Image by: Adikos
By Giovanni Fields
Copywriting, for those who are unfamiliar with the term, is writing a copy for the purpose of advertising or marketing–which means the copy itself is meant to persuade someone to buy a product, or influence their beliefs. To avoid hindering your company’s marketing campaign, the copywriter should be professional enough to create meaningful, compelling and actionable copies that are capable of drawing in your targeted audience for more sales. And to build a copy that is more than worthy of being heeded by the masses, there are a few rules and regulations that need to come into effect in order to structure the ideal copy.
Here are five of them that you may unknowingly need to incorporate in order to improve your copy.
#1) 80-20 Rule
The majority of your copy (i.e. 80%) should be written in the second person with the remainder (20%) written in the first person. It may come off as second nature to include the I’s and we’s in your copy, but the truth is the customers could care less about you or your company, what they want to know about is the product and what benefits they will receive when dealing with it. “What’s in it for me?” is a question every single customer, no matter what niche the market is, is resigned to ask themselves before purchasing your product. And if you take the steps necessary to clearly explain to them the benefits they will receive, they will be more likely to buy the product. Spending undue time telling customer things they don’t care about will be more likely to be steer them away from a purchase.
#2) K.I.S.S Rule
Kiss, an acronym for “Keep it simple stupid” refers particularly to the choice of words you use. Big, complicated words that are difficult to understand or pronounce will likely fly way over your audiences’ head and could distract them from absorbing crucial information in your copy. If your target audience is a bunch of teenagers and you’re using jargon that is comprehensible only to doctors and physicians, you will be actively destroying the delivery of your key messages by needlessly distracting your audience.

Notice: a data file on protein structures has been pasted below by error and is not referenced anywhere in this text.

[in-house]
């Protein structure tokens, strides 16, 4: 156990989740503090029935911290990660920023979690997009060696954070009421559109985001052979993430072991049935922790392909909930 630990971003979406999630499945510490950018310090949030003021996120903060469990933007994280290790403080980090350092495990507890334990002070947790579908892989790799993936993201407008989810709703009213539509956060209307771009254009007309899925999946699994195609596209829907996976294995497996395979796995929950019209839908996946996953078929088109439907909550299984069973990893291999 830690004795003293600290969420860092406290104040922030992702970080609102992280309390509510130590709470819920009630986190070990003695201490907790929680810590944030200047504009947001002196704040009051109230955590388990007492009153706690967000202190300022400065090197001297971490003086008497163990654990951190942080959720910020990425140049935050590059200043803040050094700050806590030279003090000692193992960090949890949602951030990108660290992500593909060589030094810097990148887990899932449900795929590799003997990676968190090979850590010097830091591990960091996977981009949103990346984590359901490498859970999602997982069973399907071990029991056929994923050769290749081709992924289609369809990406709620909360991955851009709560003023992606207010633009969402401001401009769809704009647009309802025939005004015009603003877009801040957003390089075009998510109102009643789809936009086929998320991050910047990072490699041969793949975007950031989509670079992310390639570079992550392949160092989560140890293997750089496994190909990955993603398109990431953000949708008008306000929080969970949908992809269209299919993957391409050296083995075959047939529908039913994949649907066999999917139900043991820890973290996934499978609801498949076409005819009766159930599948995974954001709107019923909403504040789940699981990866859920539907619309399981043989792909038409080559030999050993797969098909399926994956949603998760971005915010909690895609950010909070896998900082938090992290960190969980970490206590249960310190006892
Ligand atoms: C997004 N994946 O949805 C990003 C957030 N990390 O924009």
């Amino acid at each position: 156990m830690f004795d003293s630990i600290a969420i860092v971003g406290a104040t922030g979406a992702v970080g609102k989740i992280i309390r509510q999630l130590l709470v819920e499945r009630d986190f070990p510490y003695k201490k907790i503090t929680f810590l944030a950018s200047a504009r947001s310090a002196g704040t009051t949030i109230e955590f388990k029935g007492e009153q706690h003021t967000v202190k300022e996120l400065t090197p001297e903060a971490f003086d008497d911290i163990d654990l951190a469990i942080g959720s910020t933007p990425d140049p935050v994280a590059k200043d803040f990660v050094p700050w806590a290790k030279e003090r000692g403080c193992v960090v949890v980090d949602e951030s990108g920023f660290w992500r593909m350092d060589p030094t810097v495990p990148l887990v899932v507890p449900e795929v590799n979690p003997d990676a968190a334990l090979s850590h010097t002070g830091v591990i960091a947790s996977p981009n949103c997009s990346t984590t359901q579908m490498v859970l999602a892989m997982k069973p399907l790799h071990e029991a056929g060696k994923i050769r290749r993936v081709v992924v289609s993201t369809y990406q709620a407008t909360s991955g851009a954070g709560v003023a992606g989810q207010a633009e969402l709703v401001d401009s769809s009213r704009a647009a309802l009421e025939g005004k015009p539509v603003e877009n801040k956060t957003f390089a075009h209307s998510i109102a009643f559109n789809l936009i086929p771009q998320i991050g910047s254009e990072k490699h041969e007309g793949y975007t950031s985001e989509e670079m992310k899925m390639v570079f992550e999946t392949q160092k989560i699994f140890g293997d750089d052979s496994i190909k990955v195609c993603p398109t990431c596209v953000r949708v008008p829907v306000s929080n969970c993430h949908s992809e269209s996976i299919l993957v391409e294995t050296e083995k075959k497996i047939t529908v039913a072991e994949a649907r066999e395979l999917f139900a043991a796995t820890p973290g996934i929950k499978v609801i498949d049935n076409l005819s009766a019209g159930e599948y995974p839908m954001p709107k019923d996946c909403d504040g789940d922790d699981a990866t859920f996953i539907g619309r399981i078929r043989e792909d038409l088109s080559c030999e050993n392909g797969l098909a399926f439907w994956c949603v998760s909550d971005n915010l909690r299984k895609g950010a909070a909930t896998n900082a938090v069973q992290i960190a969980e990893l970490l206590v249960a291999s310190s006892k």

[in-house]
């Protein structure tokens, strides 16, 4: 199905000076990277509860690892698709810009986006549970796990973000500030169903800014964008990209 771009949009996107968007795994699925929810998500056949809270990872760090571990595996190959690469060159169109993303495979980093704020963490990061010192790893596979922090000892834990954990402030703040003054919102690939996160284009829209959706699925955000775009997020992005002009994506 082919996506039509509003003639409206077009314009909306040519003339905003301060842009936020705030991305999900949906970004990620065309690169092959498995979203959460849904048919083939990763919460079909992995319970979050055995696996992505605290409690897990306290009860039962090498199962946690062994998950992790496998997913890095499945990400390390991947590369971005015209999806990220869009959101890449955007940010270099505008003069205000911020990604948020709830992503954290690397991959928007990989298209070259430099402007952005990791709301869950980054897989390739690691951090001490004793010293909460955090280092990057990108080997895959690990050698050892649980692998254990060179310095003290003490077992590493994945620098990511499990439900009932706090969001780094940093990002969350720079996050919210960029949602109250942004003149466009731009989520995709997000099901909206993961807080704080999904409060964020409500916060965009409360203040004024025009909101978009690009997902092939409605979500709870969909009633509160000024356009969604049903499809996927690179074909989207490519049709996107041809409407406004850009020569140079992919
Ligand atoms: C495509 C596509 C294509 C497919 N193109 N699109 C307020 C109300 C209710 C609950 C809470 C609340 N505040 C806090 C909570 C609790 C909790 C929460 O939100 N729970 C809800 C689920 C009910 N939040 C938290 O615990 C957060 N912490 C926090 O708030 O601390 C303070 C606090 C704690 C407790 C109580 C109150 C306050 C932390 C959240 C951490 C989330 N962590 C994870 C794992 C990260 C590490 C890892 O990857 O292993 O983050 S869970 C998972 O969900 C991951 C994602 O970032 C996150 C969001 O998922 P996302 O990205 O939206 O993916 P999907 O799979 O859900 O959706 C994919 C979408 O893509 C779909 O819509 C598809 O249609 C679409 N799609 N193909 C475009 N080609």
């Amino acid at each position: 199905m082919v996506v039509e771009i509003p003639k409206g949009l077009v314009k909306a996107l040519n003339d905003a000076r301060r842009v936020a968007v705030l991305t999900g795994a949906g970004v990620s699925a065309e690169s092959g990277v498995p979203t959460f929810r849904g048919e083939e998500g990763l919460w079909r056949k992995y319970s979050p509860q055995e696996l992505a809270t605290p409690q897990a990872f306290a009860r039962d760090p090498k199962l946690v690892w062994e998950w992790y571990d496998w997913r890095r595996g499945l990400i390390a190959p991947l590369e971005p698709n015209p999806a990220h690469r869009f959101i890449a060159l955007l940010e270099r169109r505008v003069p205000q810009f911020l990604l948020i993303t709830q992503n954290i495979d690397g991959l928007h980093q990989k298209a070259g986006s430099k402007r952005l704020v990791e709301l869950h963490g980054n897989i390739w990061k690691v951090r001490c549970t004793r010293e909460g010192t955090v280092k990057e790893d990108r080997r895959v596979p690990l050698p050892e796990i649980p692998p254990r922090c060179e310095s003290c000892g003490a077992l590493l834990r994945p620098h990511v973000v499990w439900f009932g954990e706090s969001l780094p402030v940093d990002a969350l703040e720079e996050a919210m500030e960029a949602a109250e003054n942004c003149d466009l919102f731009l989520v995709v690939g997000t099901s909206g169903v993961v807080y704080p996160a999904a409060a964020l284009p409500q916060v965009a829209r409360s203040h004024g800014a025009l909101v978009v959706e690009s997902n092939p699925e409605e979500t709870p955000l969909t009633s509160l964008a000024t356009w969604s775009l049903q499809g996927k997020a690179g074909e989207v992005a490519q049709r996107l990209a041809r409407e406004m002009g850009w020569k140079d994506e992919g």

Despite what people may think, customers aren’t necessarily impressed by a company’s usage of ‘big words’, and using them too much in your copy can actually have a reverse effect of what you’re trying to achieve.
#3) Red Pen Rule
One may think it might be more beneficial too include every little detail about a specific product. Yes, making the customer aware of what they’re getting into is extremely important, but they key to advertising is sparking their attention for a spontaneous sale, not boring them to death with an influx of information that they likely will not even bother absorbing.
When reviewing the result of your copy, edit somewhere around of the third of the content to ensure that everything in the final piece is compact, enjoyable and able to stick with the customer long enough for them to make the sale.
#4) Slap Rule
If somebody slaps you in the face it is likely that rather than standing there like a complete moron, scrutinizing the had which fell upon your face, you will either return your own lighthearted slap or initiate a more extreme violant action. Slap, otherwise known as stop, look and purchase, is exactly what copywriters are here to do to the customers of a specific business.
Of course not in a literal since, as that will probably result in unnecessary legal disputes, but rather in a figurative sense. Slapping them (i.e. grabbing their attention so heavily that they become temporarily stupefied) will lead to more spontaneous sales and therefore more money for your company.
#5) Be Objective
Copywriting is about highlighting the customer’s needs and wants and showing them how your product or service executes. But how would you be able to do this if your product is already glorified by it’s owner? No matter how much time you spent cultivating your amazing product, money you spent developing it, or often you use it yourself, a product will never reach perfection.
Always striving to meet and excel at the customers wants and needs is essential to any form of entrepreneurship, and it is an integral part of any marketing campaign to demonstrate these values. You can believe your product is the best thing ever known to man, but if the customer fails to feed into that idea then you will likely see a decline in sales, which would lead to the slow, painful deconstruction of your business. And I think we can all agree you wouldn’t want that, would you?
Have you successfully produced a lucrative copy that has been the saving grace of your business or company? Share with us in the comments section below the rules and regulations you followed to make that a reality. We appreciate it!